Asia

Japan nuclear regulator approves reactor restart

This photo taken in January 2014 shows Sendai Nuclear Power Station in Sendai, Kagoshima prefecture, southern Japan Image copyright AP
Image caption The Sendai reactors would be the first to be restarted since the Fukushima disaster of 2011

Japan's nuclear regulator has given its formal safety sign-off for two reactors at a nuclear plant in the south of the country to restart.

The Sendai plant secured preliminary approval for the restart in July and has now completed a public consultation period.

The regulator says the reactors have met new standards introduced after the Fukushima disaster.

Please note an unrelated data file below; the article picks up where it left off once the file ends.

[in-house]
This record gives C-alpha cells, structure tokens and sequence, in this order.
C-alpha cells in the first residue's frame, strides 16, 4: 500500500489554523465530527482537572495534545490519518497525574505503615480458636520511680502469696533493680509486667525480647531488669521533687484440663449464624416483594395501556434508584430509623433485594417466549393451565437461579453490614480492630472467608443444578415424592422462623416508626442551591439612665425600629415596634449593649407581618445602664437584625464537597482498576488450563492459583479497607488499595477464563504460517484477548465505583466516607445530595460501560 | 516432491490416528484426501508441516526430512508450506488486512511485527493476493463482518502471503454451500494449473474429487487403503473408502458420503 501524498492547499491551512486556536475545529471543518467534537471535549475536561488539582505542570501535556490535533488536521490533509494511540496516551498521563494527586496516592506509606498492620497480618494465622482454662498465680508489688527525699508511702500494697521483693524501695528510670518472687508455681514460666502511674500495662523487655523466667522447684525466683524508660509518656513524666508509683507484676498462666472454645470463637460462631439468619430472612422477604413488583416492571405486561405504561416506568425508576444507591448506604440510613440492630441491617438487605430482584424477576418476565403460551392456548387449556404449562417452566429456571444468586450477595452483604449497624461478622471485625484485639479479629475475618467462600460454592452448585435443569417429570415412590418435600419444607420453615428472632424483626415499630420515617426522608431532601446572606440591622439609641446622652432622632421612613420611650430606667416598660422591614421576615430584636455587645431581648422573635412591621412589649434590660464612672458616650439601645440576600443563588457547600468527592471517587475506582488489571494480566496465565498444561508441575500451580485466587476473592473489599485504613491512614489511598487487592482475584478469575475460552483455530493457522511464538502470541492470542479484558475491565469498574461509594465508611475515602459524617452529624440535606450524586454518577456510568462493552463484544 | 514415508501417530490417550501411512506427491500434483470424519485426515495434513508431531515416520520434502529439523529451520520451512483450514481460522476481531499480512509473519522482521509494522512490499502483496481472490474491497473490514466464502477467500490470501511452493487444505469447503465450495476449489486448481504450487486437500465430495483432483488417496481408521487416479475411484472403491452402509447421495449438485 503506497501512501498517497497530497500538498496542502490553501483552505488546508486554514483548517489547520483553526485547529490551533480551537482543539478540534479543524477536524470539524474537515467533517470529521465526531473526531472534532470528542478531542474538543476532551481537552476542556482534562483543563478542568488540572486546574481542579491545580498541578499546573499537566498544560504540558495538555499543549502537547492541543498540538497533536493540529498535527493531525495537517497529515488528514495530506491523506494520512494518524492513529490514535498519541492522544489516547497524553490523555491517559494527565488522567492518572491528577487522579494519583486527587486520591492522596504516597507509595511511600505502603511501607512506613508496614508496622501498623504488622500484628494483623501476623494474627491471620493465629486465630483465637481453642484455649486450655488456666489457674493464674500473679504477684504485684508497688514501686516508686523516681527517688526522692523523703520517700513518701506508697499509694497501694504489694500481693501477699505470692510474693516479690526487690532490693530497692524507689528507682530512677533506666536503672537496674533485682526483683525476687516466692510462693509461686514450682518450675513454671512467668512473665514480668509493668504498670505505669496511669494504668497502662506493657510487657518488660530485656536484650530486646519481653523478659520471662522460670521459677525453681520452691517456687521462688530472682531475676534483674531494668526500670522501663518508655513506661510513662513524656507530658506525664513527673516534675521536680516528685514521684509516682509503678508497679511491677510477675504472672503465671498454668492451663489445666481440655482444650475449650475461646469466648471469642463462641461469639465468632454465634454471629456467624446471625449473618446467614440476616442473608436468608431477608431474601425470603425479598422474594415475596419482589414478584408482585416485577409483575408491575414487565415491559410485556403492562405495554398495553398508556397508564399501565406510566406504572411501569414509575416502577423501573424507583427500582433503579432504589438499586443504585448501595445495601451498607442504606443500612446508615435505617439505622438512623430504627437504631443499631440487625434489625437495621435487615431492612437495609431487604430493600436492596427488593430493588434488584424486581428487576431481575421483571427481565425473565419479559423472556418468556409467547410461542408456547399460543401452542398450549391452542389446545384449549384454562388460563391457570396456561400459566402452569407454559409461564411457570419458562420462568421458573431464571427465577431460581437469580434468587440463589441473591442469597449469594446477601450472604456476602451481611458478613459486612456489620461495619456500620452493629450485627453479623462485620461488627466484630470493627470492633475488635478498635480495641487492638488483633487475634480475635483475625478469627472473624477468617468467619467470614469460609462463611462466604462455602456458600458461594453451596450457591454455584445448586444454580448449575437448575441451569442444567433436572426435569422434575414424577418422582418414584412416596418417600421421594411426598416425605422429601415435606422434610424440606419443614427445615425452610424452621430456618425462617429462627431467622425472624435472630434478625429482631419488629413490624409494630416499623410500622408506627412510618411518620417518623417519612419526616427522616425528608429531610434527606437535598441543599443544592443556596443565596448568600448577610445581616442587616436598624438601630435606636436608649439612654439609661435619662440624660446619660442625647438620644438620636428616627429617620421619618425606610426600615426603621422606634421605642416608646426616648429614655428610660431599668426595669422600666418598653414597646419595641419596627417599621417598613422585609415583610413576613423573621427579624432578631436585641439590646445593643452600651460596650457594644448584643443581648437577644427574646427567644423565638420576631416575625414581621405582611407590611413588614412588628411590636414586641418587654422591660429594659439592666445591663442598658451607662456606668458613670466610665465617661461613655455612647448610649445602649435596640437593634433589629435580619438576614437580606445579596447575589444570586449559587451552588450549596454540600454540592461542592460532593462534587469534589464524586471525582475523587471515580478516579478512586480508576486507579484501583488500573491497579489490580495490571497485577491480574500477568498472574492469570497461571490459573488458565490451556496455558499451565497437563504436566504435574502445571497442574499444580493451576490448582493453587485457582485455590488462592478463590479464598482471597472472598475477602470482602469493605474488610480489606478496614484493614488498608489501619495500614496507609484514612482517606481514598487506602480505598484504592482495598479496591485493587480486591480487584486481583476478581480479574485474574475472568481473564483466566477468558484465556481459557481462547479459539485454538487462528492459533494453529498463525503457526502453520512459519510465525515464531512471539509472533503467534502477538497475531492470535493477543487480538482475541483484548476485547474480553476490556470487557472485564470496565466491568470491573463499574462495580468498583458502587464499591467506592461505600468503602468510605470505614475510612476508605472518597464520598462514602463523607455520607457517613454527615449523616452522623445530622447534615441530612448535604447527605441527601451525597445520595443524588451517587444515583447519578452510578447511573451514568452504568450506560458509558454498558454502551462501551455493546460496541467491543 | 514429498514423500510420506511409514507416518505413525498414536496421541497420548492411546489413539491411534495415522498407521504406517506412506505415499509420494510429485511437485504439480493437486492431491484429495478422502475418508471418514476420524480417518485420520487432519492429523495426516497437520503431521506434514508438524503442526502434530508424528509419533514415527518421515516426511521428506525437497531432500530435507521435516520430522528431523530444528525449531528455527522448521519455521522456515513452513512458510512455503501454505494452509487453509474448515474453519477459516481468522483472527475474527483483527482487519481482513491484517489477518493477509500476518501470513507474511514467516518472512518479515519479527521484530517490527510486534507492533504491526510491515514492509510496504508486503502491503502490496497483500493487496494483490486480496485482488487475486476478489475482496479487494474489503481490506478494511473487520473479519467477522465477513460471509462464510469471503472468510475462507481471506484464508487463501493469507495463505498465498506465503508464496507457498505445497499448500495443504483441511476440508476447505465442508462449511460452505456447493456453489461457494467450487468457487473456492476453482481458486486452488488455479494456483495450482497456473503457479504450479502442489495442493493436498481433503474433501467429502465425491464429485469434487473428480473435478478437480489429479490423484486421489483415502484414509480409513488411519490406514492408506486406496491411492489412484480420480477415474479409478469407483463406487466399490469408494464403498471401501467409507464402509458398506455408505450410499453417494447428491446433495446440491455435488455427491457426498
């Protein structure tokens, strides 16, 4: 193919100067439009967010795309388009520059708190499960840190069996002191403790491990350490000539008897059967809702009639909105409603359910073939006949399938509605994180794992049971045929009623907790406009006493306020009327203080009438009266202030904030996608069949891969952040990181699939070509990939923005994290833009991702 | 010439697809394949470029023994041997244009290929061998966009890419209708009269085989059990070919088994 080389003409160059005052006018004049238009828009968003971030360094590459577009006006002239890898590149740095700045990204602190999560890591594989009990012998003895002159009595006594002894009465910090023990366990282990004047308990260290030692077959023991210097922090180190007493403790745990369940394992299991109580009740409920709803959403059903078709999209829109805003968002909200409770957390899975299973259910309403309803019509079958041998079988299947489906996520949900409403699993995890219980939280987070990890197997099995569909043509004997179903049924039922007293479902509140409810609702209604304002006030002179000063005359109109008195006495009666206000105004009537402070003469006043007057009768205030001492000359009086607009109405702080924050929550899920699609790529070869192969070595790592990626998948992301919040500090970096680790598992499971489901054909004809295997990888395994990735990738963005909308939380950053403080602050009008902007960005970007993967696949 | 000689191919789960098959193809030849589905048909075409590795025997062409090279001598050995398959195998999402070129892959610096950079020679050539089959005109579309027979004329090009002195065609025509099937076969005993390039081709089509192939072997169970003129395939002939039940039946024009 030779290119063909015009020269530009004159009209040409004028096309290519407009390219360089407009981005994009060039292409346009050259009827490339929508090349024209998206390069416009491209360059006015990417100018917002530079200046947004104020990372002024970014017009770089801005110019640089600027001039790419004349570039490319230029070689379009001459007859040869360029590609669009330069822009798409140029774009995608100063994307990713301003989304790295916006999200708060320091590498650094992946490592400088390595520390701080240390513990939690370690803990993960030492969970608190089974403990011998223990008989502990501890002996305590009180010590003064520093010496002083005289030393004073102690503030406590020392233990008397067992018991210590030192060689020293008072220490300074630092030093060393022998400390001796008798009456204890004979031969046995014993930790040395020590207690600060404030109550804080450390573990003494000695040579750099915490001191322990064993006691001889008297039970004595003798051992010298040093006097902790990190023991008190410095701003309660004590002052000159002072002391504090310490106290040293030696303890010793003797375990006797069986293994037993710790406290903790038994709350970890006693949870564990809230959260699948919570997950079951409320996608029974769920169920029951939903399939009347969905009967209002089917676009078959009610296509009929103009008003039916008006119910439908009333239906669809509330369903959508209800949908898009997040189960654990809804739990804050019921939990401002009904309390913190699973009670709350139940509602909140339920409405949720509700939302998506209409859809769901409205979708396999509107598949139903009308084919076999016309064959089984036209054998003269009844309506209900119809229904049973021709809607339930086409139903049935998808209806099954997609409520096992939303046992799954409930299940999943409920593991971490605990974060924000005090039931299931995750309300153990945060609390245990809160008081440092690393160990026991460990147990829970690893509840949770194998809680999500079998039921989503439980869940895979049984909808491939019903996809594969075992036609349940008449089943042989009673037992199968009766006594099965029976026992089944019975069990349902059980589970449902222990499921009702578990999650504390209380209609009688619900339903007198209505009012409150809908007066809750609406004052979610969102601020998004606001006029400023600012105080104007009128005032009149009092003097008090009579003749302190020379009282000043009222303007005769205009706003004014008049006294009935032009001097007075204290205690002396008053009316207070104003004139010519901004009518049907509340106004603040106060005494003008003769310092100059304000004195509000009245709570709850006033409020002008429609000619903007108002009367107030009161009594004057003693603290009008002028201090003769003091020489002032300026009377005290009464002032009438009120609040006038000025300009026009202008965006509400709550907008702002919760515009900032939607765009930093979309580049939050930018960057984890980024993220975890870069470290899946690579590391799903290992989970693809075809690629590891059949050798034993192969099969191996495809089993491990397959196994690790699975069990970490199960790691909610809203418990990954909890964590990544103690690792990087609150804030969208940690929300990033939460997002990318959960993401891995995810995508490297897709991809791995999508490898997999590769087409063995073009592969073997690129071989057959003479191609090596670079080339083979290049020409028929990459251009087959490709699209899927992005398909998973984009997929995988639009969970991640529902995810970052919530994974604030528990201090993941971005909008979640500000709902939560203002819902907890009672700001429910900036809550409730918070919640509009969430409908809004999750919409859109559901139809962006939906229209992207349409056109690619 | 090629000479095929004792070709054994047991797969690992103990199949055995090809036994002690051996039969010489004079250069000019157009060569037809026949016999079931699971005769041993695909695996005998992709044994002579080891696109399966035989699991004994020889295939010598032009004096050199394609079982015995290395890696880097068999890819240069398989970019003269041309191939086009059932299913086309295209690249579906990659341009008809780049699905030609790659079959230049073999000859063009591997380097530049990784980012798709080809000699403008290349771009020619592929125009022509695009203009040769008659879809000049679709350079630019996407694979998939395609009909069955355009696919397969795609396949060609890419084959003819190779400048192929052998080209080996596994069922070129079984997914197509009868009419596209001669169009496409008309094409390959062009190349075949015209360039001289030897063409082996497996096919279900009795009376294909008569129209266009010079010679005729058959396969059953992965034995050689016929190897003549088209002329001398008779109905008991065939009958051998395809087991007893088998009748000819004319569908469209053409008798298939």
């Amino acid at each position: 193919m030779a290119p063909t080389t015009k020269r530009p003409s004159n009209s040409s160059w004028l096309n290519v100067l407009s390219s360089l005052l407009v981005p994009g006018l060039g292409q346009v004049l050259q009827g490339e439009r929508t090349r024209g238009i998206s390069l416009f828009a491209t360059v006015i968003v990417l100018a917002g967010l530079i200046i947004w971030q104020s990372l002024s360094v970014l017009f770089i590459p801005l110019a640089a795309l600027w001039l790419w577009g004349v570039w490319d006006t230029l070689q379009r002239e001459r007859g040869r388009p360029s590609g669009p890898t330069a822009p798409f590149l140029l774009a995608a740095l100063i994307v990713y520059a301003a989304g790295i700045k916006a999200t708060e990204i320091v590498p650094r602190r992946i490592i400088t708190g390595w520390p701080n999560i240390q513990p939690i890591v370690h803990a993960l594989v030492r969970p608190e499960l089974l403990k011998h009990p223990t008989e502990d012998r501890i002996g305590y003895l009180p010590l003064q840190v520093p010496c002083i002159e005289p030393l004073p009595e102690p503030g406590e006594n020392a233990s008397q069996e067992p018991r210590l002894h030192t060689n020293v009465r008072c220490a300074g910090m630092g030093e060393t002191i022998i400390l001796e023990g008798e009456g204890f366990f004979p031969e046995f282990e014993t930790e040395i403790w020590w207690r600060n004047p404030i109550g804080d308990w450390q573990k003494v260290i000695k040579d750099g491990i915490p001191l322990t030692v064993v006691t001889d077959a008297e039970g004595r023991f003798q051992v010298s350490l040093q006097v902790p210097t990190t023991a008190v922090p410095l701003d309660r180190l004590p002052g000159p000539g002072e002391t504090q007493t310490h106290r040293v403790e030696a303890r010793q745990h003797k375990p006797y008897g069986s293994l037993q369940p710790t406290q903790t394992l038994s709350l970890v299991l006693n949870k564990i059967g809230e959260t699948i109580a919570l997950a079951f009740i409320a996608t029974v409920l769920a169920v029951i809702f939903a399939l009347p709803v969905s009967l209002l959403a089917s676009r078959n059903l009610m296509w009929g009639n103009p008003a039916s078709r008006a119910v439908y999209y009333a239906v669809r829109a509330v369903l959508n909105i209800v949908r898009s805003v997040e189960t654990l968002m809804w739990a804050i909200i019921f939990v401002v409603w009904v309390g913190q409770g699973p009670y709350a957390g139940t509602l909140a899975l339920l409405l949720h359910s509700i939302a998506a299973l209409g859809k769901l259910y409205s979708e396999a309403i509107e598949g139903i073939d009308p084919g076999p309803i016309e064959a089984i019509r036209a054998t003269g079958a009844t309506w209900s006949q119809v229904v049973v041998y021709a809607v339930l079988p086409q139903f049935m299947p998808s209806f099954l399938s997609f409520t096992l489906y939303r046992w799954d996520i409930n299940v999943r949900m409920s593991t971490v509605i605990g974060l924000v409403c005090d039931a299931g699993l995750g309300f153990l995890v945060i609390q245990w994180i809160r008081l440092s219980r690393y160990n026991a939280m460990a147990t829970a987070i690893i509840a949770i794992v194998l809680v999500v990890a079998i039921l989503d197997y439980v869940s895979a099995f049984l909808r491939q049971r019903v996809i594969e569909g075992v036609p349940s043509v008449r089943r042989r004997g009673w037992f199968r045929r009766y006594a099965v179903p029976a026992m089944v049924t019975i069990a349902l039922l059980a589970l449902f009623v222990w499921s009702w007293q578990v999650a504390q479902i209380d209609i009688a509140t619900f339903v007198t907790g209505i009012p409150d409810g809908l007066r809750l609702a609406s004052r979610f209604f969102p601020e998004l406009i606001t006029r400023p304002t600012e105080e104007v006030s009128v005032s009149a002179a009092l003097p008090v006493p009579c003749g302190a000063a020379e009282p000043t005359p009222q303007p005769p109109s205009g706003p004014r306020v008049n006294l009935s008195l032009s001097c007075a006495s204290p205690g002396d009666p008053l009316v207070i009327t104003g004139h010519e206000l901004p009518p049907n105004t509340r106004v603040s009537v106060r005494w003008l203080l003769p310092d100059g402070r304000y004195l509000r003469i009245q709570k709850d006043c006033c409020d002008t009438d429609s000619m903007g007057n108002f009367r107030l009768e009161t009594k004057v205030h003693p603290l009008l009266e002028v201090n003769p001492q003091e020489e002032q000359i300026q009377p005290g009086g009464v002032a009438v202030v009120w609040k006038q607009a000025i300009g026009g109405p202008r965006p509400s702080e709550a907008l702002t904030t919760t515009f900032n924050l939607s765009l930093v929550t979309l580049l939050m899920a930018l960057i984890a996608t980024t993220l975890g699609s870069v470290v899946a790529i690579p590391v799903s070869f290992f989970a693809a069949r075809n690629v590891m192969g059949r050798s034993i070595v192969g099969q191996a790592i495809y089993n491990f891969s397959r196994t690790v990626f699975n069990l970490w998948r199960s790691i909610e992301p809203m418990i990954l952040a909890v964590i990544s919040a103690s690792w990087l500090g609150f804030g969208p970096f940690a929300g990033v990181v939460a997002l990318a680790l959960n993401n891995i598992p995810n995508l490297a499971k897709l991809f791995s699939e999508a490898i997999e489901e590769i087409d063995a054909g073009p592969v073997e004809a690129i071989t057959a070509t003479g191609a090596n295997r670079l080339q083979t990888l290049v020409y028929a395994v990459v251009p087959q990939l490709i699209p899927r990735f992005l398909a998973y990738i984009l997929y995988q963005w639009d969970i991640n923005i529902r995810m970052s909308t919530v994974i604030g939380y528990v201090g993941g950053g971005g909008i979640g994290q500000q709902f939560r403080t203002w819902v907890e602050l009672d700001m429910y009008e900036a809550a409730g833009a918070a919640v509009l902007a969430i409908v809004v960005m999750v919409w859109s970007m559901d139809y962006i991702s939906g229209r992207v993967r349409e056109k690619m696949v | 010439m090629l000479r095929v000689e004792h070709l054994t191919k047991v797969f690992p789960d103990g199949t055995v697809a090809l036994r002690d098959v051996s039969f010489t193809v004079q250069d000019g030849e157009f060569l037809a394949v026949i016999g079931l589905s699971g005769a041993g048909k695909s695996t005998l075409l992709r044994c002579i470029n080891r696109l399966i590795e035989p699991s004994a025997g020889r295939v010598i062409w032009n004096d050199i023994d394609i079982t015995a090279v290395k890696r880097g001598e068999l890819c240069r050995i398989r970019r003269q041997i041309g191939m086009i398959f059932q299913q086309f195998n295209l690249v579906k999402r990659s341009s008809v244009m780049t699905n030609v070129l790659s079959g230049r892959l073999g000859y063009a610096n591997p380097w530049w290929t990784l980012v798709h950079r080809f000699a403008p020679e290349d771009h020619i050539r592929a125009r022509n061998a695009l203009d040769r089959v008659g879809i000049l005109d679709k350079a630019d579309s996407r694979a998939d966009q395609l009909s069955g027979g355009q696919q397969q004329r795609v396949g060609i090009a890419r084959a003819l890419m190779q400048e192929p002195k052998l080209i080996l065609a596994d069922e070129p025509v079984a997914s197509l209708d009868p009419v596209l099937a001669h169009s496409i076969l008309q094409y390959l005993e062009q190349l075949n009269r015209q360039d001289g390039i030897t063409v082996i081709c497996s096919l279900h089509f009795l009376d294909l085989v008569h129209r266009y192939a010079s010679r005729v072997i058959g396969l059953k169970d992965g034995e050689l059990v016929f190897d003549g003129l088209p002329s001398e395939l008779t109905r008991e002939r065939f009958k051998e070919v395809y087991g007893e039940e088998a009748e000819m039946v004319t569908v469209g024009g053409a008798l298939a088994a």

These are the first two reactors to secure this permission.

Now the Sendai plant, in southern Kyushu, must obtain restart approval from local authorities, who are reported to back the move.

It must also pass on-site operational inspections, Kyodo news agency said, with a restart unlikely before December.

All Japan's 48 reactors are currently stopped, but PM Shinzo Abe has been pushing for restarts where possible.

The Japanese public turned against nuclear power after the meltdowns at the Fukushima plant in 2011.

Before the incident, which was caused by a massive earthquake and tsunami, nuclear plants supplied about 30% of Japan's power.

But since then the plants have been closed, either for scheduled maintenance or because of safety fears, and have not been restarted.

Japan's last reactor, at Ohi in western Japan, went offline in September 2013.

Japan is currently relying on extra imports of coal and gas to generate power while its nuclear reactors are idle.

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